Will the 2017 Federal Budget Increase the Capital Gains Tax?

The income tax rate on capital gains is currently half the rate that applies to ordinary income, because you only include 50% of your capital gains in your income.  The following chart compares the 2017 combined Federal & Alberta personal income tax rates for the top tax bracket (income over $300,000).

Ordinary Income Eligible Dividends Ineligible Dividends
48.00% 31.71% 41.24%
Capital Gains 24.00% 24.00% 24.00%
Difference 24.00% 7.71% 17.24%

In 2015, the Federal Liberal government was elected on a platform that included modifying or eliminating certain tax benefits and tax credits that primarily benefited the wealthy, and increasing income taxes on the top 1% of income earners.  That platform is fueling speculation that they may increase the tax rate on capital gains in the coming 2017 Budget.  There was similar speculation in the weeks leading up to the 2016 Budget, but the rate was not increased last March.

In the past, the capital gains inclusion rate has been 75% and 2/3.  If the 2017 Budget increases the inclusion rate to 75%, the Alberta combined top tax rate on capital gains would be 36%, or 32% for a 2/3 inclusion rate.  Regardless of what tax bracket you are in, raising the inclusion rate to 75% would increase the tax on your capital gains by 50%.  Raising the inclusion rate to 2/3 would increase the tax on your capital gains by 1/3.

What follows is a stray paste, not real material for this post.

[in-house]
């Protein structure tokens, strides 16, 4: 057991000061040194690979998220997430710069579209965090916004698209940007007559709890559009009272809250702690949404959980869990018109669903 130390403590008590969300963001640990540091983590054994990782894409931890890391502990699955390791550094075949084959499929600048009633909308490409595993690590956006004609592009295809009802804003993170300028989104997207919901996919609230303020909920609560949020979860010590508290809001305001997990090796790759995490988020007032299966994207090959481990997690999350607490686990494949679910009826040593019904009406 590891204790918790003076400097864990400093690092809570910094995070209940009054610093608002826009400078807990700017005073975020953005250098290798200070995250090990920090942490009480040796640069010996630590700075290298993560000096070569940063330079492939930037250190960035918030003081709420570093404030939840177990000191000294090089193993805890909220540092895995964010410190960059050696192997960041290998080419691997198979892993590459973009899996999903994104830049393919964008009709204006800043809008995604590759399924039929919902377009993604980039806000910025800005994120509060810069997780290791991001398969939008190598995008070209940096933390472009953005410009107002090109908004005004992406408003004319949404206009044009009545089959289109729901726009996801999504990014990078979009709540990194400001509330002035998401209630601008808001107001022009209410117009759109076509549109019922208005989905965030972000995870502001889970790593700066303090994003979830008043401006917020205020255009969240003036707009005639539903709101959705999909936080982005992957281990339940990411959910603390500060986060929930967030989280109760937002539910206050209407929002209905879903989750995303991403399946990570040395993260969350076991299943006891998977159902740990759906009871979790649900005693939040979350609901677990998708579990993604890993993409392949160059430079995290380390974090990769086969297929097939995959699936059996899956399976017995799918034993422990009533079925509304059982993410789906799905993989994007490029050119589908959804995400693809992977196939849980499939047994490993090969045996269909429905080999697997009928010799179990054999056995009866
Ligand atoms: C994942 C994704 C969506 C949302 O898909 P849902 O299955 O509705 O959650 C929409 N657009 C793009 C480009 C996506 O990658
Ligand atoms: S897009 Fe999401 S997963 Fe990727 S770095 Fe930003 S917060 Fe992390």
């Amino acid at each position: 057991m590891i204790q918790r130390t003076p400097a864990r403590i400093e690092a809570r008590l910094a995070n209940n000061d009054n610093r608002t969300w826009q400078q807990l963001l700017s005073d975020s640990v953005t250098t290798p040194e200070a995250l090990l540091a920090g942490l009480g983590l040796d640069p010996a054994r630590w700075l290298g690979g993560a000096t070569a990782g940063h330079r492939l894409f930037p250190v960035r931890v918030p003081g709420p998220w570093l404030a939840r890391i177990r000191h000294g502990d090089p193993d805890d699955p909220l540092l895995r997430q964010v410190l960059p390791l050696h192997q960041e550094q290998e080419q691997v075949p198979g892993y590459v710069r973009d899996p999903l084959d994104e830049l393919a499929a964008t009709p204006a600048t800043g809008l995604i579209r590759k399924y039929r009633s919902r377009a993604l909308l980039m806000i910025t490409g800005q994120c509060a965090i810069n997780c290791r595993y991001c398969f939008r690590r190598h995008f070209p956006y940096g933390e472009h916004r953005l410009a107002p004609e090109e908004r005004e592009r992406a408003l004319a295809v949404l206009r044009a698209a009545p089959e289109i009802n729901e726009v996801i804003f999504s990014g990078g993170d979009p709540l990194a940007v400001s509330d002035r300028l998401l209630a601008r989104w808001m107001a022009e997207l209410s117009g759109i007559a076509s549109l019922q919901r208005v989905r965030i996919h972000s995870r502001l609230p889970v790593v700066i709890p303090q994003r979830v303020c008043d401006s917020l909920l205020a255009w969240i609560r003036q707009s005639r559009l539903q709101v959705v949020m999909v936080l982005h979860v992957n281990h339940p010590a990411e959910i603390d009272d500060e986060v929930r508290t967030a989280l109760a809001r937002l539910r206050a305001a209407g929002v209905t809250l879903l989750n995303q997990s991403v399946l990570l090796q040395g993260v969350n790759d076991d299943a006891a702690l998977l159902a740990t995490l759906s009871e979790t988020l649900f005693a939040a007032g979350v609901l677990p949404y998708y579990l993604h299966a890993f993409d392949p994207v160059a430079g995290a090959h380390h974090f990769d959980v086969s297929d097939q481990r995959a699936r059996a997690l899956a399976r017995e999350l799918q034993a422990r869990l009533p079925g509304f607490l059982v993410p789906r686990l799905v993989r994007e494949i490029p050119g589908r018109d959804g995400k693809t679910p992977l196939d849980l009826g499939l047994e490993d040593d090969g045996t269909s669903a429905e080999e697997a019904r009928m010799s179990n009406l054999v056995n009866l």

No one can say for sure if or when the capital gains inclusion rate will increase. Prepaying income tax to avoid a rate increase that does not happen would be expensive.  So, what should you do?

Capital gains are taxed when you sell or dispose of a capital asset that has increased in value since you acquired it. Do you expect to realize a significant capital gain in the near future?  You may be able to avoid a tax increase by crystalizing that gain before the 2017 budget because income tax increases generally are not retroactive.

If you are not already planning to sell or dispose of an asset with an accrued gain, you may be able to protect yourself from a rate increase depending on your personal situation.

Tax planning you have set up for your current income, the succession of your business, or passing on of your estate to the next generation could all be affected by an increase in the capital gains inclusion rate.

We recommend that you get professional advice specific to your personal situation from your tax adviser.

Winter 2017 DFK Newsletter Article

Other articles in this issue: Potential GST/HST Surprise for Medical Practitioners | Bonus Payable In Shares | More Fallout from the Graduated Rate Estate (“GRE”) Tax Rules

Author: John Connolly, BBA, CPA, CMA  – MRSB Group

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